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Qatar says reserves enough to boost banks; no bad loan concerns in Saudi


* Saudi Arabian Monetary Authority Governor Ahmed al-Kholifey said there is no concern about banks' bad loans and that there was no reason for the local currency to decline in the forward foreign exchange market, while noting positive economic indicators in the first half, Argaam wrote. Al-Kholifey also said that the central bank is currently processing three applications for banking licenses, but did not name the applicants, Reuters noted.

* Qatar Central Bank Governor Abdullah bin Saud al-Thani said the government has sufficient reserves to prop up its banks and dismissed as false reports that the country's banking system is under strain, Reuters wrote, citing Qatar's Lusail news service. The central bank governor also stressed that banks should only consider asking the state and central bank for funds as a last resort.

* Abu Dhabi Islamic Bank PJSC intends to increase funding for its digital technologies, but is in no rush to significantly reduce the number of its branches, according to Phil King, head of retail banking at the lender, The National reported.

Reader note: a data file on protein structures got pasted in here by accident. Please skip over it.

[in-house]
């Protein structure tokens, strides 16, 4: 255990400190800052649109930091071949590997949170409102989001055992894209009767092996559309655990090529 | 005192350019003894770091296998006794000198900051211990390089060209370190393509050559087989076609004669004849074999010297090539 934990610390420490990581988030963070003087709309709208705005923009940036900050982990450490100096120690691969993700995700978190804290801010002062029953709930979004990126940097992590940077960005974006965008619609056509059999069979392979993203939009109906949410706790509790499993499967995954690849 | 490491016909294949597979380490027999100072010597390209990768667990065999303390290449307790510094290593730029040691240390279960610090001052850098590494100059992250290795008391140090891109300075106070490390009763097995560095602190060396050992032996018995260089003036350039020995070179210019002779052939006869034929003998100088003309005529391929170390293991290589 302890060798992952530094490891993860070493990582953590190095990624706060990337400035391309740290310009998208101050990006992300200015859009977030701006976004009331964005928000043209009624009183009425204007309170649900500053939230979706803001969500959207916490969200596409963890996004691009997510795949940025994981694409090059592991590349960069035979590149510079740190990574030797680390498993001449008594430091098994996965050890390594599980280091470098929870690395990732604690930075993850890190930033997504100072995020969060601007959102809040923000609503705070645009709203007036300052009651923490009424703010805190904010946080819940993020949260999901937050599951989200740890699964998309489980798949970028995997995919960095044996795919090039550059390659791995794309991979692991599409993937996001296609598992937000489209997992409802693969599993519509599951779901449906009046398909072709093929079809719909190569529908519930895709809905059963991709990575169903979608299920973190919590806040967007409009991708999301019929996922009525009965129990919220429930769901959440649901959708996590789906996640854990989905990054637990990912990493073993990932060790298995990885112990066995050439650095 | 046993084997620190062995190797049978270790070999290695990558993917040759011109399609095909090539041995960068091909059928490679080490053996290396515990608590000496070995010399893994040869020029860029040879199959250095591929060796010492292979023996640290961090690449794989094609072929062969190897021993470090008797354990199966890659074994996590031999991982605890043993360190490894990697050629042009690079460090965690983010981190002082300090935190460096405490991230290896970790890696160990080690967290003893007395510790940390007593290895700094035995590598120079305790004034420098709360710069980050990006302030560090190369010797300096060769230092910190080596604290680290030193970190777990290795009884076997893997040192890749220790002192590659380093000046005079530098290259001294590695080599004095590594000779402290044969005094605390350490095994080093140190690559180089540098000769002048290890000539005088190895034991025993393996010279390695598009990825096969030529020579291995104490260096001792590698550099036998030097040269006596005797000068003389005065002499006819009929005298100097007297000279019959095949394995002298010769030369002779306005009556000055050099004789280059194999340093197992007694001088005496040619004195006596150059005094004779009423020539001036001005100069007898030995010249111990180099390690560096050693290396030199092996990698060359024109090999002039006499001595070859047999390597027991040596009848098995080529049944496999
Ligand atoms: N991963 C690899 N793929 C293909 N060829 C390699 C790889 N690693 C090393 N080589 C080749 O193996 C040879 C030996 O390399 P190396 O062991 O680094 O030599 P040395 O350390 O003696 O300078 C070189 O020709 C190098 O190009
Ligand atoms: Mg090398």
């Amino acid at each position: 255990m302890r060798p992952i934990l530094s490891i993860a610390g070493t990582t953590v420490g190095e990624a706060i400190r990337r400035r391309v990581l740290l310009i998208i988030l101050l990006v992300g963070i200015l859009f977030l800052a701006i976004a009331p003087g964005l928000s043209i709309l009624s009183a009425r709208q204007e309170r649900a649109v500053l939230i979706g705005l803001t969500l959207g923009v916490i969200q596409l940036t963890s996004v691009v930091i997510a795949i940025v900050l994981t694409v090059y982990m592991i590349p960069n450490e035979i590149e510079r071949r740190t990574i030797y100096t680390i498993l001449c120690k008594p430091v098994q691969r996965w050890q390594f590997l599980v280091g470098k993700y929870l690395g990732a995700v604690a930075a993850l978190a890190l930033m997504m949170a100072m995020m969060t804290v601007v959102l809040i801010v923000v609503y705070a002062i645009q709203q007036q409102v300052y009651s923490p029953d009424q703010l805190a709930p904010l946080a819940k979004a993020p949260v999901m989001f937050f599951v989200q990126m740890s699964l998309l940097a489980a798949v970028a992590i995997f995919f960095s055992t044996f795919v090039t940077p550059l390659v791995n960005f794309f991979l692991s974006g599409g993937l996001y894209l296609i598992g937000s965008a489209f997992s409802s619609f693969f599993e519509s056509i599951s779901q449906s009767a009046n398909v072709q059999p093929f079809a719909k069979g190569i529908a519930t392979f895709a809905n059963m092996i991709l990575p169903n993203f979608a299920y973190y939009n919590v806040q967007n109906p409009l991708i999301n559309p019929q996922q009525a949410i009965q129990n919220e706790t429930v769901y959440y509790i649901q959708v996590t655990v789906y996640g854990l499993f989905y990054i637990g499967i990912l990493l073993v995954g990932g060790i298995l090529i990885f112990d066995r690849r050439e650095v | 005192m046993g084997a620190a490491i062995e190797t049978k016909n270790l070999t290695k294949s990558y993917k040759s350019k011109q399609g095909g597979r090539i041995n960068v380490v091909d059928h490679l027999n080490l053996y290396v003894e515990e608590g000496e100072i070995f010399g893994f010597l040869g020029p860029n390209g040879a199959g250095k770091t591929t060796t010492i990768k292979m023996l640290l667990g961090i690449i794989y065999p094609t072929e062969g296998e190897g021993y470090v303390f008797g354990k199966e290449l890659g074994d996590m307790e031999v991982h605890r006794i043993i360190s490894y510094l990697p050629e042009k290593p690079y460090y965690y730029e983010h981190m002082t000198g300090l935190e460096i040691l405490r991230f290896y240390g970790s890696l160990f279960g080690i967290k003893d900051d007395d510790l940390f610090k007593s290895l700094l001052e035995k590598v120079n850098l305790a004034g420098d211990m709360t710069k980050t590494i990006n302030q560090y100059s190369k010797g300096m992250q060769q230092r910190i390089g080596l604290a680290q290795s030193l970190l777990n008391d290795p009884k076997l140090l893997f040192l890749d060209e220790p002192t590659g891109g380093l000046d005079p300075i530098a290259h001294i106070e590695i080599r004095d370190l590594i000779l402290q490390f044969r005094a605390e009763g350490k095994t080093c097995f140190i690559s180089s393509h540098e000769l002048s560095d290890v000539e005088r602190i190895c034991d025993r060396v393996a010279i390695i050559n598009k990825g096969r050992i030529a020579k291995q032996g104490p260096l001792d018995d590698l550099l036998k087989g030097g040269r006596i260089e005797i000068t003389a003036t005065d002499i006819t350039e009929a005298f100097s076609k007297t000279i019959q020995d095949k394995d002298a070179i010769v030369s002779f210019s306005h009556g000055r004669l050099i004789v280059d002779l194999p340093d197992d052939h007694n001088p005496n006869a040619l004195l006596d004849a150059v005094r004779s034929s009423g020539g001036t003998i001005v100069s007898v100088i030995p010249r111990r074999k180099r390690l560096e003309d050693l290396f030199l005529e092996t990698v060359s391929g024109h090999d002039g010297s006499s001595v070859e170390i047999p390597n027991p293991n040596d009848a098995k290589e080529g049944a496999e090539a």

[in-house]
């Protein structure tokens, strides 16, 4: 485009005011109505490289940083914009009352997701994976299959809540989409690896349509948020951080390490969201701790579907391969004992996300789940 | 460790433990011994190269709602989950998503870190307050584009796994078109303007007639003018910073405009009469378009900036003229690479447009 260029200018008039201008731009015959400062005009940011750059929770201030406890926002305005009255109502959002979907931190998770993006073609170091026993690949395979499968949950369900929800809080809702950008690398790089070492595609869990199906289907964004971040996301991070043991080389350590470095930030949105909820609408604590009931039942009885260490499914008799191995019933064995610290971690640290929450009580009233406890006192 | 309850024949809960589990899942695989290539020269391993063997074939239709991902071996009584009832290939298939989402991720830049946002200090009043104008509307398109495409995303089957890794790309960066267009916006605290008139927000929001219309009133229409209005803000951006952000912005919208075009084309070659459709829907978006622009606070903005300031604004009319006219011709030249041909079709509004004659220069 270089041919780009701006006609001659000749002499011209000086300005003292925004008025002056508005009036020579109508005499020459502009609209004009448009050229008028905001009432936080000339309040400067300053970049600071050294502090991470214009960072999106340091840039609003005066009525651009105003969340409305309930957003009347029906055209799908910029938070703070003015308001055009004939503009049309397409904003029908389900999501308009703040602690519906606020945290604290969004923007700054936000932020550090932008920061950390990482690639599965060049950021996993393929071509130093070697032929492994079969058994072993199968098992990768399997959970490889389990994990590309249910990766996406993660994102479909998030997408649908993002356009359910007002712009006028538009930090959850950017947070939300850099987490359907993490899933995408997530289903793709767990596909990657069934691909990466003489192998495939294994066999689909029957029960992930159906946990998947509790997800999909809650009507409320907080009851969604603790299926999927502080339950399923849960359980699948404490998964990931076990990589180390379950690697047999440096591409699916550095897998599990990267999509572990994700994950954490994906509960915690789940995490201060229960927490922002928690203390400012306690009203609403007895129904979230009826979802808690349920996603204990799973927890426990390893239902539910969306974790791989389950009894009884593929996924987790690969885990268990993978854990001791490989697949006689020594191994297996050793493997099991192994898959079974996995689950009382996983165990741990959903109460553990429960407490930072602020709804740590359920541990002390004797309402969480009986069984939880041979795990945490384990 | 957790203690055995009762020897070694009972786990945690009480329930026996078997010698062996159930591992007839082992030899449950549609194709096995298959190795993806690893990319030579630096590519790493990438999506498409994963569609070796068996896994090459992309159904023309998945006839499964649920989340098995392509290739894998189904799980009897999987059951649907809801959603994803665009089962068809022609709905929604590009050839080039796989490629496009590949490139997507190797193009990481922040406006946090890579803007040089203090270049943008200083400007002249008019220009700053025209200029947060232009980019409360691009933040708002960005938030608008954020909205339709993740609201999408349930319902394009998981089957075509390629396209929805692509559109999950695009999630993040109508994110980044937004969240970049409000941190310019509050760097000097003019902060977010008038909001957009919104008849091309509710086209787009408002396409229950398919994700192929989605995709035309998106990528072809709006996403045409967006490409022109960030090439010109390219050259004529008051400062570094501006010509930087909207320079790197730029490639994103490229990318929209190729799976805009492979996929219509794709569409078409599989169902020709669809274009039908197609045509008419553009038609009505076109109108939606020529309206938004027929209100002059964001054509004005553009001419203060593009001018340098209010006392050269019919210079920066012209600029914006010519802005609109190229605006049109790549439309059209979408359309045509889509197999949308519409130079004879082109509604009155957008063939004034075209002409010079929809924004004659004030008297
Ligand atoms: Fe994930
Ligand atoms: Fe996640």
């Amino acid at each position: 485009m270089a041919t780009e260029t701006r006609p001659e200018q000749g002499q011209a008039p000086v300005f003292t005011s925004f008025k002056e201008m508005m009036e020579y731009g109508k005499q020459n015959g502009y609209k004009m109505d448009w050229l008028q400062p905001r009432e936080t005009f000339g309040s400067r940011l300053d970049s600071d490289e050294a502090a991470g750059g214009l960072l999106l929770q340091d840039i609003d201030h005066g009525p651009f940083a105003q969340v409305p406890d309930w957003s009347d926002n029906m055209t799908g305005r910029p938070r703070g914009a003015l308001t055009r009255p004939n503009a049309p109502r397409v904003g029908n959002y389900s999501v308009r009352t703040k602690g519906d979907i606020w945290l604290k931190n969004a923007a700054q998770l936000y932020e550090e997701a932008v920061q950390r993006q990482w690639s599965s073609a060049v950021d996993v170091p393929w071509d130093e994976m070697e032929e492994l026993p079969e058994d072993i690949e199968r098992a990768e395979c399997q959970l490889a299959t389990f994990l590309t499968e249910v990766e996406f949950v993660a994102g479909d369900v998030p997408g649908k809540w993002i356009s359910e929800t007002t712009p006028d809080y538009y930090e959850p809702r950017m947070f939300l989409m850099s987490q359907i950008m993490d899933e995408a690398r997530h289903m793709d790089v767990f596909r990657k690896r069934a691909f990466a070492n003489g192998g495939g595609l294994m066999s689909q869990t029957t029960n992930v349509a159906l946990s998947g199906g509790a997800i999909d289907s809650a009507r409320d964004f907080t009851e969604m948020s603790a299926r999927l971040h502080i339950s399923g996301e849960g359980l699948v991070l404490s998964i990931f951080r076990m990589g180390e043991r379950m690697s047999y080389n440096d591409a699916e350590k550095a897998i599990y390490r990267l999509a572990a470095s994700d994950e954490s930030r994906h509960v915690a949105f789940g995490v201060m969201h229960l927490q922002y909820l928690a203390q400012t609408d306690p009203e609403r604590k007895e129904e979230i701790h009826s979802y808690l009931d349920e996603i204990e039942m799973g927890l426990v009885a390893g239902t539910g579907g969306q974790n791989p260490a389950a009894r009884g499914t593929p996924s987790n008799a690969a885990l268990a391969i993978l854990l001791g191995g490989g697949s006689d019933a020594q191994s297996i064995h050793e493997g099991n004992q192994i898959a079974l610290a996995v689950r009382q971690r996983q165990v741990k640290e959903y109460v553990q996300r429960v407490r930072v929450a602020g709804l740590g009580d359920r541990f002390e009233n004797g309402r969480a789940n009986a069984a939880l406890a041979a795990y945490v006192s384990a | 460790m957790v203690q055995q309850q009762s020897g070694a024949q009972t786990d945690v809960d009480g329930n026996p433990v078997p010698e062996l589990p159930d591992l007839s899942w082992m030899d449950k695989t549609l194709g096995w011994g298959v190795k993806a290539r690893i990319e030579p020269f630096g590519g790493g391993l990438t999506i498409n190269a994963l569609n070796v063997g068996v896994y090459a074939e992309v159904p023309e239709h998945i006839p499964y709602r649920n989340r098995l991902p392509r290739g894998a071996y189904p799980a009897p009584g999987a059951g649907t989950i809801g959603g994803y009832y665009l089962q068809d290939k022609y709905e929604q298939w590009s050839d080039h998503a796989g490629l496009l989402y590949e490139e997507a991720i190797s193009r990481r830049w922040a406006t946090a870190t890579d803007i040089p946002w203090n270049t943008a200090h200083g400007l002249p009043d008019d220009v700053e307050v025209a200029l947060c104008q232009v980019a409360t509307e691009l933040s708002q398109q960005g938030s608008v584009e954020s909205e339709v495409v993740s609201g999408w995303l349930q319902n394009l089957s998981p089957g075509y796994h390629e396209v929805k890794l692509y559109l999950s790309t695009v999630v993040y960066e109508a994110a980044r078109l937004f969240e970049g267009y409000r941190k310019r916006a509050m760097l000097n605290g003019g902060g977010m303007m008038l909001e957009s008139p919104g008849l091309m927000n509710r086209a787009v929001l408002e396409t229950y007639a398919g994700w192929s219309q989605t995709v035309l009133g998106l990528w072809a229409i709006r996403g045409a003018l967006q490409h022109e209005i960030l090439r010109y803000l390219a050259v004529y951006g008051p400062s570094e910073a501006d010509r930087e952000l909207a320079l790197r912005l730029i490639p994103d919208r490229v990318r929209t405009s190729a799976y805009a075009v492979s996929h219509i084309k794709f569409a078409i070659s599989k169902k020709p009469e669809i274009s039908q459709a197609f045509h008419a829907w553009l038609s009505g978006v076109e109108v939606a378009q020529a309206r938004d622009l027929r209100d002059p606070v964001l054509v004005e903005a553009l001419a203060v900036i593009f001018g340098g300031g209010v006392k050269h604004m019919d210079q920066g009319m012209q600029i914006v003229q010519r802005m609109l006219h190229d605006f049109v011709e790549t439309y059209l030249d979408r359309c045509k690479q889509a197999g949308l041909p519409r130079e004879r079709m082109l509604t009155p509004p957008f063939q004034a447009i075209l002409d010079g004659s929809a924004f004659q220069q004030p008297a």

* Abu Dhabi Commercial Bank PJSC said all of its online banking services have been restored following a three-day outage necessitated by a major system upgrade, Arabian Business reported.

* France-based CFM Indosuez Wealth Management SA named Sebastian Graewert head of unit CA Indosuez (Switzerland) SA's representative office in Dubai.

* Investcorp Bank BSC nominated Vice Chairman Yousef Al-Ebraheem to replace Nemir Kirdar as chairman of the board. Khalid Al Zayani will take over as vice chairman.

* Malaysia's CIMB Group Holdings Bhd. said it obtained necessary regulatory approvals to close Bahrain-based unit CIMB Middle East BSC (C).

* Warba Bank KSCP said it is taking part in a five-year, syndicated loan worth $1.25 billion for the Islamic Development Bank, with an annual return of 2.661%, Kuwait News Agency reported.

* Kuwait-based First Investment Co. KSCP said Fawaz Mubarak Othman Alayar, vice president of the assets department, has resigned, effective Dec. 31.

* Wafa Mohammed Wadee Badawi, CEO of Kuwait-based Al-Aman Investment Co., has resigned. Her last day will be Dec. 31.